If You Knew Then What You Know Now…

Is there a piece of advice that you wish your pre-Mother self had received?As you planned for birth, is there a book you wish you’d read before?
Or a bit of information that might have led to a different decision?Did you feel prepared?
Were you excited about experiencing birth, or did you dread it?

Had you heard Awesome things? or Awful things?
Did you decorate a nursery?

Were there things you bought or were given that you never used?

I remember how fixated I was on baby ‘necessities’. It helped make things real (especially since my First had been a LONG wait, 3 years of ‘not this time’), finally I was gaining access to The Club.
I had the ticket!
 goldenticket
We were given a cot, which we sanded back and pain-stakingly spent hours with. That cot signified a making of space, a preparing for a new person into our well-established coupledom. One of the few new things we bought was a pram. This one was reversible. It wasn’t too expensive, but I could touch it, admire it, imagine myself pushing my baby proudly down the street. I chose it, so I could still see my baby as I walked.
We set up a change table. I laid out the little clothes. I packed my hospital bag, carefully choosing baby’s first outfit. I had little booties, long in my waiting-for-motherhood possession.  I would gaze at these items, imagining my baby.
I would cut articles and ideas out of magazines (this was pre-pinterest, when scissors and glue were required).  I was going to be a Great Mum.  The best mum.  EVER!
I planned to breastfeed for about a year, as I had been breastfeed for 14 months (alongside my twin), and it did not occur to me to do otherwise.  I took this for granted.
I attended my antenatal classes and all my antenatal appointments, dutifully checking off each test and requirement as they arose.  Not always understanding why, or feeling I had enough time to consider things, but trusting the process.
My ‘last hurrah’ was to head off to The Kimberley for a month or so to help my friend with her PhD field work, followed closely by a couple of weeks on a UNESCO student exchange to Japan.
It was a blissful and beautiful pregnancy.  A very special time.time
Here I am, Now.  In my Eighth Year of Motherhood.  I have three children now.
The cot was mostly used to store the unfolded washing.  For a time it was ‘side-car’ed to our bed, and saw a little use.  By the time number three was born, we no longer had the cot.  I hope whoever has it now finds it useful!
The pram was wonderful, and hangs in the shed now…a little worse for wear, but it has seen some happy trails.  I much prefer my carrier these days.
I recently found my folder of cut out articles.  I never did revisit them.  I was too busy Being a Mum.  But I was surprised at the sheer volume of formula adverts littering the pages.  I don’t remember ‘seeing’ them as I collected them…I was going to breastfeed, so they did not grab my attention I guess.
And as for breastfeeding.  After a few hurdles at the start, we powered onto that year mark…and then beyond and through a second pregnancy, to tandem feeding.  My first baby had her last feed when she was a bit over 4.  Thanks to the Australian Breastfeeding Association, I learned so much.  About me, About babies.  About Breastfeeding.
The antenatal classes were…adequate…better than nothing…
I am glad I took the time to have my last hurrah.  I sensed Motherhood would change me.  And those trips were a letting go.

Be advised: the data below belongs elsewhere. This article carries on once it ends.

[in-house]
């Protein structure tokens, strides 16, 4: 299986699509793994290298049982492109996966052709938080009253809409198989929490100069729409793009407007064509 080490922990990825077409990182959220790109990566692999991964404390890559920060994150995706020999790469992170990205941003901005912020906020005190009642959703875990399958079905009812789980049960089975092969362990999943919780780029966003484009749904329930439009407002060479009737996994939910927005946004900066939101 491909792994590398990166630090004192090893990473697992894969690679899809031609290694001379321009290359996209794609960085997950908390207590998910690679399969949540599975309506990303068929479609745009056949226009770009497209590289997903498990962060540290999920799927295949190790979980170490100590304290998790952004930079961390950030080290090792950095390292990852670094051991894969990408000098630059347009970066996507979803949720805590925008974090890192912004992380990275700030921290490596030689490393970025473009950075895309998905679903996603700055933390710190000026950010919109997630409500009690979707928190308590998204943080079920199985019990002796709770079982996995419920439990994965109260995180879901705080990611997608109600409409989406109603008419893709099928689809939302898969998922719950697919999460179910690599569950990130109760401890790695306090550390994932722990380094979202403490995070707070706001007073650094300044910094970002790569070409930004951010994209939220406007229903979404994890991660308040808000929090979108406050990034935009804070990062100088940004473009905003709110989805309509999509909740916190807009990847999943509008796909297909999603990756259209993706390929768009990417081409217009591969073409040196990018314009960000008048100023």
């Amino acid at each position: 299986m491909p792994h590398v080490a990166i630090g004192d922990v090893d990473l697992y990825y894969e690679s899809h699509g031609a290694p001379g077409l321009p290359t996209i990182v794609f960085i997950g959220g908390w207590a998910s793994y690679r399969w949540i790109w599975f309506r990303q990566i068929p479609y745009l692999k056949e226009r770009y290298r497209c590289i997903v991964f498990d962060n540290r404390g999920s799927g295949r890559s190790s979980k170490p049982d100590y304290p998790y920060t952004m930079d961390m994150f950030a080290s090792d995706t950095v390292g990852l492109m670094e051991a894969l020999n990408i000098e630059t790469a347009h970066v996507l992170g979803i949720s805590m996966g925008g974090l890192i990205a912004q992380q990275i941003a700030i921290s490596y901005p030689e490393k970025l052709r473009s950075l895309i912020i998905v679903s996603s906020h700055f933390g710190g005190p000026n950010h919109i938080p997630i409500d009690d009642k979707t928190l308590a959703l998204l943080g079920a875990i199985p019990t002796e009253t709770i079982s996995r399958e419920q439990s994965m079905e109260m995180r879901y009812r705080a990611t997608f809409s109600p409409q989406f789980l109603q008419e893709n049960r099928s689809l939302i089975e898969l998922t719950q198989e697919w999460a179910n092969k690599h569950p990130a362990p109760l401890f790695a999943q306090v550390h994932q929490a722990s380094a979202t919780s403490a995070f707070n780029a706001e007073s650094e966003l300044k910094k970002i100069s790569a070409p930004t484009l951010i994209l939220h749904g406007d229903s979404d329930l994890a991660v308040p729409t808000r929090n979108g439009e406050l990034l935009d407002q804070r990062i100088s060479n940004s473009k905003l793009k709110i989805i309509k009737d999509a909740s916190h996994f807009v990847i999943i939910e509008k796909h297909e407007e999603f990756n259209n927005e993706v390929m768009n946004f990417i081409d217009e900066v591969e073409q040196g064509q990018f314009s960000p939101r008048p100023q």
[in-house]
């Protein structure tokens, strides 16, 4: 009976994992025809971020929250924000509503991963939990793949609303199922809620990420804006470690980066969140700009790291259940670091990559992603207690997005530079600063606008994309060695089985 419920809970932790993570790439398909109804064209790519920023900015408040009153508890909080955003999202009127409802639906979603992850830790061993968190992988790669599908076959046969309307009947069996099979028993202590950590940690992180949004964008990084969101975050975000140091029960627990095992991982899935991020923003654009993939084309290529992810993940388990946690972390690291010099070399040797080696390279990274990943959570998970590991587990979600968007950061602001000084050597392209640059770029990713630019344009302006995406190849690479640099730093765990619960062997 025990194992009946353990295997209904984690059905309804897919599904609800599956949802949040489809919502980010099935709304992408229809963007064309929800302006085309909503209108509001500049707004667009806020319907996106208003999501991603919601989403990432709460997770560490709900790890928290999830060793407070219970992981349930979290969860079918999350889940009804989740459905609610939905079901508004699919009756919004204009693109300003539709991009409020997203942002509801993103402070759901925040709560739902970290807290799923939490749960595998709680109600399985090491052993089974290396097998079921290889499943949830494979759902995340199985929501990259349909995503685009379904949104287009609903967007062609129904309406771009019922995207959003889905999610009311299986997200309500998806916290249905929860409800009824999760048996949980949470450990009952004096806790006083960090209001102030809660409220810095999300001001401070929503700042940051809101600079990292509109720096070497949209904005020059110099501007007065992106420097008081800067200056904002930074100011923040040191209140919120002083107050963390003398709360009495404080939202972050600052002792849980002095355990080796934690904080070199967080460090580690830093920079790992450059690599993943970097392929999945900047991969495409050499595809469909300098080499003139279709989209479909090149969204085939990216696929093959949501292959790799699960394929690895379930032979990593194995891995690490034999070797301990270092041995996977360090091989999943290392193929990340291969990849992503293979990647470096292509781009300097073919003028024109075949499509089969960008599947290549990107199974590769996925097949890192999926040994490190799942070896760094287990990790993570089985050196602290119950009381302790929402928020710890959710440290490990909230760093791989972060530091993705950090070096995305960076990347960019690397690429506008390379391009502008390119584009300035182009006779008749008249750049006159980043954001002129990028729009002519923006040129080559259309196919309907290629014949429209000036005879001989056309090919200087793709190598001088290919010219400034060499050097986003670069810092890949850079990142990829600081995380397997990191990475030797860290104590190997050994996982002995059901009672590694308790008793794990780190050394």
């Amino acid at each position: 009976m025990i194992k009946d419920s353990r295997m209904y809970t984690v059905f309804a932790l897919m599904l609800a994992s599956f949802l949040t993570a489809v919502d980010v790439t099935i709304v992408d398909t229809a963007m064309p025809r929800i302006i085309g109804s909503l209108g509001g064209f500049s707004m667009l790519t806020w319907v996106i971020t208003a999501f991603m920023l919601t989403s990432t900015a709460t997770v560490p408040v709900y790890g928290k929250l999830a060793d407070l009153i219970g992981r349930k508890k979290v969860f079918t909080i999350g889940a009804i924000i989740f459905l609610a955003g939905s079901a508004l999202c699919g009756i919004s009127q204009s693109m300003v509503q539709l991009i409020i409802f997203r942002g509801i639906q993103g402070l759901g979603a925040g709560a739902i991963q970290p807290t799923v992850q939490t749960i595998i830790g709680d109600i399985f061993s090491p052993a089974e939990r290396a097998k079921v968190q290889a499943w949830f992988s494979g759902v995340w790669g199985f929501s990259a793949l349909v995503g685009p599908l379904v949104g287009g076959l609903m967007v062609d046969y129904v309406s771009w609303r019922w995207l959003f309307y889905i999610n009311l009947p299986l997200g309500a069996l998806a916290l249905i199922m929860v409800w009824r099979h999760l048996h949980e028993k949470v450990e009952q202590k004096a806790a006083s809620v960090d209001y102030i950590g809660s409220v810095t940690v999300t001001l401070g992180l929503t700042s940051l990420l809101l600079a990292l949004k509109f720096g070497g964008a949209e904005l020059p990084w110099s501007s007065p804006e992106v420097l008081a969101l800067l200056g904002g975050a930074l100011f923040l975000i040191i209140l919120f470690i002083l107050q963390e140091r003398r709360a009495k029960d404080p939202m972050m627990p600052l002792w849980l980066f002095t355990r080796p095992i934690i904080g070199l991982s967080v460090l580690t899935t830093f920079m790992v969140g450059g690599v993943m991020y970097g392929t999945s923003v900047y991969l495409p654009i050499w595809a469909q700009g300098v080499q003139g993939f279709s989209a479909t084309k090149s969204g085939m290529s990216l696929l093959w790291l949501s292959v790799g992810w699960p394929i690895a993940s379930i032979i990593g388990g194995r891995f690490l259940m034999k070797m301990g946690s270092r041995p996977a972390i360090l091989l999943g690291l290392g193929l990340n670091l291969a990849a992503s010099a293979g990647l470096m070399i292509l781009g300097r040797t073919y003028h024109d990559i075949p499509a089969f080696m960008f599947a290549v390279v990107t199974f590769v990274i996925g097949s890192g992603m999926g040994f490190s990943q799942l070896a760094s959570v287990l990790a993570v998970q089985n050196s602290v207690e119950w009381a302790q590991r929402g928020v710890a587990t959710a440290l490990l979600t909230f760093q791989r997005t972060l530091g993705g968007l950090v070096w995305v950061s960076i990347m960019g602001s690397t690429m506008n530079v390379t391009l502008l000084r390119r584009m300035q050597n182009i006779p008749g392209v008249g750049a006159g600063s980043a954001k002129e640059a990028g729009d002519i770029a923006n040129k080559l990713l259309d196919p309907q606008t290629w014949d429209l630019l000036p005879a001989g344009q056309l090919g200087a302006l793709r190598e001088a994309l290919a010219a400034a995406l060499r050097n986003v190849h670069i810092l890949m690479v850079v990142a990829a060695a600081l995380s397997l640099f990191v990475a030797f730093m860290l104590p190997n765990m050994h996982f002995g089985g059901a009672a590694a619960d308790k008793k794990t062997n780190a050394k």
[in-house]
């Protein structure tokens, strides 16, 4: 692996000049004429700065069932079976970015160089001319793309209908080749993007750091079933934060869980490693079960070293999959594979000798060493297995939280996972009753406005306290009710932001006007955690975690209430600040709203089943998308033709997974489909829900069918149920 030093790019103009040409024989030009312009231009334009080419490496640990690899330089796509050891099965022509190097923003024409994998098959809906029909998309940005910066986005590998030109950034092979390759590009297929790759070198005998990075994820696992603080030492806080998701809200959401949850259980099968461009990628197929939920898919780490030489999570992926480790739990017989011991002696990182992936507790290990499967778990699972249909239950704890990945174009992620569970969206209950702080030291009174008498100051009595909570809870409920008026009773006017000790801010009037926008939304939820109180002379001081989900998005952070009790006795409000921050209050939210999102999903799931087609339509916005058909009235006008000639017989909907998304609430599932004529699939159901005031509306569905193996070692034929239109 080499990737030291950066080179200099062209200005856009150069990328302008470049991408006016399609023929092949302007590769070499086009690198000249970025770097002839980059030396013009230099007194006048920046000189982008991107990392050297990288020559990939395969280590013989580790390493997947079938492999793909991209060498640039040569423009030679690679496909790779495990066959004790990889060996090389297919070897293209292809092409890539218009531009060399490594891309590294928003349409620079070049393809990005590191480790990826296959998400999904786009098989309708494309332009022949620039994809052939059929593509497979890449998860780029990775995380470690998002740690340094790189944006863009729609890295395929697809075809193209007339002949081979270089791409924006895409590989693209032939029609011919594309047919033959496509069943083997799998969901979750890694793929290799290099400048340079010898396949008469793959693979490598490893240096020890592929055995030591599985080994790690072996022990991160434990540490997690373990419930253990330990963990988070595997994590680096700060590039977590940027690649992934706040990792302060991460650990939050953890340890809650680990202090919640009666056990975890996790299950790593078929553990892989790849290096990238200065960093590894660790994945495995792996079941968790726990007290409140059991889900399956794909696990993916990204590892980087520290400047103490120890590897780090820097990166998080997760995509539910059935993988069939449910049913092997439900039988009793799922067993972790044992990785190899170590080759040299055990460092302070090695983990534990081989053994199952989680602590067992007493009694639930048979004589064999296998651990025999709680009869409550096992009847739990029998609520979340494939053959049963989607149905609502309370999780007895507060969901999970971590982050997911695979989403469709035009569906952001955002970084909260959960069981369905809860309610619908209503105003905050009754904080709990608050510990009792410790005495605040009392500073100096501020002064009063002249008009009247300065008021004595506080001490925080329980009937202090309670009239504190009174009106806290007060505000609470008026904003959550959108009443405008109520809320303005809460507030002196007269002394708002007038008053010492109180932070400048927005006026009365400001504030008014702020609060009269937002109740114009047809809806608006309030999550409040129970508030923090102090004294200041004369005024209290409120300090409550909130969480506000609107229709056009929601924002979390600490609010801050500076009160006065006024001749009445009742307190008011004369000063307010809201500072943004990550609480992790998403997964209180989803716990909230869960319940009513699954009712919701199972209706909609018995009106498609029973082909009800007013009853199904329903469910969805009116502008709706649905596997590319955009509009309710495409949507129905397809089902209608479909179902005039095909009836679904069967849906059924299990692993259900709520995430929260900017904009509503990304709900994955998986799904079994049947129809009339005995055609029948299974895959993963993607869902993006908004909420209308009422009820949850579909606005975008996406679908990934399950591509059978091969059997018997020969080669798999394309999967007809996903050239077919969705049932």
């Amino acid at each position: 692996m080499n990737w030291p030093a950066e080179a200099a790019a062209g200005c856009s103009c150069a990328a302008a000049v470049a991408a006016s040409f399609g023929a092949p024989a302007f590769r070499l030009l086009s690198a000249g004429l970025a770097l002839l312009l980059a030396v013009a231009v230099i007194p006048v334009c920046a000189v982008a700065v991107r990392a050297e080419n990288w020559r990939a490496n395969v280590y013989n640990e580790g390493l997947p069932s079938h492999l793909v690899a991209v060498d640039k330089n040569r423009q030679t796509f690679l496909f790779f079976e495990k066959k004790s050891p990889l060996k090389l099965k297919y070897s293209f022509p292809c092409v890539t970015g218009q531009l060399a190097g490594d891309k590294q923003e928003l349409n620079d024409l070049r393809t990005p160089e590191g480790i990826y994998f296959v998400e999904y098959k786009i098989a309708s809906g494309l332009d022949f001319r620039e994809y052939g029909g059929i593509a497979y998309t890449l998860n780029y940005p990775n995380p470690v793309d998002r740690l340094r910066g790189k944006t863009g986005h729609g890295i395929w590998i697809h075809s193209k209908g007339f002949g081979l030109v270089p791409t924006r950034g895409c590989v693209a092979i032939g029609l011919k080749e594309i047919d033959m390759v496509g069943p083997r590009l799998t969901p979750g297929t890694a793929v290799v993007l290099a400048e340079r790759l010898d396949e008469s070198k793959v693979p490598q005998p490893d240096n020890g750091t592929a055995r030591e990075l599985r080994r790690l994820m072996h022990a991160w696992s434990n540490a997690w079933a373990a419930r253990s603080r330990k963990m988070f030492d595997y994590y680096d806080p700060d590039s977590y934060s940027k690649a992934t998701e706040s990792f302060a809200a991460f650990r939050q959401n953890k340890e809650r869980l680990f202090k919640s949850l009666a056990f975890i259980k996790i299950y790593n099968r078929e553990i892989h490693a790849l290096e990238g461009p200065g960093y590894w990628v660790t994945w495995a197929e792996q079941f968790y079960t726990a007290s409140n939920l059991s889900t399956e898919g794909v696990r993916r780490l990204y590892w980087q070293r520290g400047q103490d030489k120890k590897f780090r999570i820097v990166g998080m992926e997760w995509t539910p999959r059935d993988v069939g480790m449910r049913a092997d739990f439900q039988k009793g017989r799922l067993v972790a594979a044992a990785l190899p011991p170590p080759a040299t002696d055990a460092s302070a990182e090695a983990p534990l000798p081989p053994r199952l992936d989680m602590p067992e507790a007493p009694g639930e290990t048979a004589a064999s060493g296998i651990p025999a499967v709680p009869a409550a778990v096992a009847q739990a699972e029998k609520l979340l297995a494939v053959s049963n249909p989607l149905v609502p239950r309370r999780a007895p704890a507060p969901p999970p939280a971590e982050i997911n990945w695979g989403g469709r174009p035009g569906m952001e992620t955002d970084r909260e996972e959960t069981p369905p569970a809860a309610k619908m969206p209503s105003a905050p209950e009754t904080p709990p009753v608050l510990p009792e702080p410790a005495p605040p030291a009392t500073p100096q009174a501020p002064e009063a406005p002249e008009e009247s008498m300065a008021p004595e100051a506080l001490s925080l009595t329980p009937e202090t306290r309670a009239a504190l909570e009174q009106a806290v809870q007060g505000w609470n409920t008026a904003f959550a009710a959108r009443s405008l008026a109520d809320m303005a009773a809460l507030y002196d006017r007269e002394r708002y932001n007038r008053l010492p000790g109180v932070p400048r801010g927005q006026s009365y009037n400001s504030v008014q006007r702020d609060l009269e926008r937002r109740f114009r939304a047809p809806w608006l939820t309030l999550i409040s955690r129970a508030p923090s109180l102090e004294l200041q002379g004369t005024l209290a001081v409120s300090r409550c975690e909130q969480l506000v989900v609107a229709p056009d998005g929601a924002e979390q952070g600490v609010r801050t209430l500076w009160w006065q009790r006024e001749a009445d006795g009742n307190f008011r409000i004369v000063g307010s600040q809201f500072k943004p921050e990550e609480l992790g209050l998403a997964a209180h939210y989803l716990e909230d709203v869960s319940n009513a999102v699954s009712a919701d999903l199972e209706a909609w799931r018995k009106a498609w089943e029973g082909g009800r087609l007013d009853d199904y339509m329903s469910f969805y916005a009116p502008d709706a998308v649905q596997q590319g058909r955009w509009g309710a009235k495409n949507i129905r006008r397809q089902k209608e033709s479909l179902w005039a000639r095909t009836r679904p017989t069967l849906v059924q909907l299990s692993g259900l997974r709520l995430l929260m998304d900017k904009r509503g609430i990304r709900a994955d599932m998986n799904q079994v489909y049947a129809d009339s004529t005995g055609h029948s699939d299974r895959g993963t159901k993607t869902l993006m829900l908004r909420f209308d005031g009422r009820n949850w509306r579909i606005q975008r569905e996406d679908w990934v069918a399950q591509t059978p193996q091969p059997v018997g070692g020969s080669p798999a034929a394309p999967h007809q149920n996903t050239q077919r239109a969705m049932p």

I have changed.  I have grown.
A real turning point came as my baby approached 12 months old.  I had been doing all the ‘right’ things, and it wasn’t really working.  Most of it just didn’t make sense, and seemed to go against my instinct.  It was about this time that I stumbled upon ‘Night-time Parenting’ by Sears.  I found an old copy in the tip shop, how could someone part with this gem!  In the pages of this book I found the information that confirmed that my instinct was in tact!  The book gave me permission, as it were, to follow my instinct.  It explained why my baby woke, wanted to breastfeed beyond one and why cosleeping was the path for us.  If there was one thing I wish I had known: it was about cosleeping!

Two very awesome resources (in addition to Night-time Parenting): Breastfeeding and co-sleeping and this article on the natural age of weaning.  These two resources appealed to my scientific brain. They just made sense.

I also discovered Michel Odent. In ‘the Face of Birth’, he spoke about Scientific versus Technological Birth.  Oh how this spoke to me!  YES!  Science: biology, normal biology, natural, evolution, primal.  Technology: interventions, interferences, interruptions, interactions, interrogations!

I feel I have found myself.  I am coming into my Full Moon Phase of life, a guiding light for my children, a beacon and focal point.  Always they will be able to look to me and feel comfort.
Maiden, Mother, Crone by Joanna Beck
Maiden, Mother, Crone by Joanna Beck

Looking back, with the power of Hindsight, on The Journey into Motherhood, the change, the transition, I feel a desire to support others through their transition.  I want to make sure they never say “I wish someone had told me!”.  Knowing all your options is important.  Understanding normal biology (scientific birthing) is important.  And being able to Own your Journey.

There is no way of Knowing Then.  You can only Know Now.  Embrace Now.  Live Now.  Love Now.

Give the Now as much attention as it deserves and hold the memories of Then, the stories of Then that led to the Now.  This Now, will become the Then of the future, always learning, always growing.

Always Rejoicing!

maidmothercrone3

Moonsong is worth a look, Journey deeper into womanhood and discover a Fabulous network.

This is Real.

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